ST. PAUL, Minn. (WCCO) — The man found guilty of orchestrating Minnesota’s largest Ponzi scheme finally admitted on Wednesday that he did it.
Tom Petters was in U.S. District Court in St. Paul on Wednesday trying to get 20 years shaved off his prison sentence.
Petters told the judge, “I wanted to come in here and right the wrongs.”
But prosecutors say his strategy to get fewer years behind bars is just another lie.
After being sent away for masterminding the $3.5 billion Ponzi scheme in 2009, Petters said he would have accepted a plea deal and avoided trial if his lawyers had presented the offer to him.
Petters is now being represented by defense attorney Steve Meshbesher.
Outside court, Meshbesher said, “He has nothing left – he’s facing death and looking at his life, the rest of his life in prison right now.”
Meshbescher argued that Petters’ trial lawyers never told him about a 30-year plea deal that was a possibility from the U.S. Attorney. But under oath, his former attorneys testified that he was told of the deal that was only a possibility and not a firm deal on paper.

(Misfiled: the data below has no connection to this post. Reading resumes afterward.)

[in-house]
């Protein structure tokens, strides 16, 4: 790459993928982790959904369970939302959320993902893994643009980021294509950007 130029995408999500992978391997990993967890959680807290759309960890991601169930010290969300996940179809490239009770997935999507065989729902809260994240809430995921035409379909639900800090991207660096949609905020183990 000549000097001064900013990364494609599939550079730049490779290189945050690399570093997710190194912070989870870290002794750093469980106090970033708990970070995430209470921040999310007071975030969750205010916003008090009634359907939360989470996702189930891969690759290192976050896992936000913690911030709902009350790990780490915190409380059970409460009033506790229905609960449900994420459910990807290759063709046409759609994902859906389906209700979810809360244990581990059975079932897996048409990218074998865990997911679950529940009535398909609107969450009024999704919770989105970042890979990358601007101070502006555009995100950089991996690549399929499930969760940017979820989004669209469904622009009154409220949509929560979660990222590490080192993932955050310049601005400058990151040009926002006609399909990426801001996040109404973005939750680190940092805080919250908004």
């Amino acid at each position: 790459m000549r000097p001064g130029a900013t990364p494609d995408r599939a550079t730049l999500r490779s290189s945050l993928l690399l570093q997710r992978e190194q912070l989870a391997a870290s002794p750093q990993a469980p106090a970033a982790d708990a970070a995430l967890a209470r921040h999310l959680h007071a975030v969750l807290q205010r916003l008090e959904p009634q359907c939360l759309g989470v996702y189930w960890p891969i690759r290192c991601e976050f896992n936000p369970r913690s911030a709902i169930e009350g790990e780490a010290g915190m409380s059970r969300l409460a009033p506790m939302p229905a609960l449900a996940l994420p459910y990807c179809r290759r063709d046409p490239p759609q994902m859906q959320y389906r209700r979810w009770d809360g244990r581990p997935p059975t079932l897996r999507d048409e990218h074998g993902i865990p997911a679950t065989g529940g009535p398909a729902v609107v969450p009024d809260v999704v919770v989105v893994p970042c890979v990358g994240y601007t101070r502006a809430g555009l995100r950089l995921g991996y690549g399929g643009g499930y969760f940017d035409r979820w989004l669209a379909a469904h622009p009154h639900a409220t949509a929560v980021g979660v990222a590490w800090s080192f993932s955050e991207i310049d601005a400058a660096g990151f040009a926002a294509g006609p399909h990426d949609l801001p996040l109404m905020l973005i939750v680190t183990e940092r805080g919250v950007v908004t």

Petters said he would have accepted it to avoid a trial, but was only told of the possible offer after he was sentenced in 2009.
Attorney Chris Madel, who argued against the sentence reduction said, “it’s sad that somebody like Petters has to make these allegations against three people who tried so hard to demonstrate his innocence.”
Petters admitted his guilt to Judge Kyle on Wednesday and the 56-year-old fought back tears as he told the judge he “made a horrible mess of things.”
He then testified that he’d lied on the stand out of fear, and that he never wanted to go to trial.
“It’s a horrible excuse, but I lied,” he said. “And I am begging for forgiveness today.”
Judge Richard Kyle has given the attorneys until Nov. 5 to submit their written arguments. He’s expected to rule on the Petters motion in November.
Petters is temporarily at the Sherburne County Jail, but is expected to be returned to Leavenworth prison in Kansas.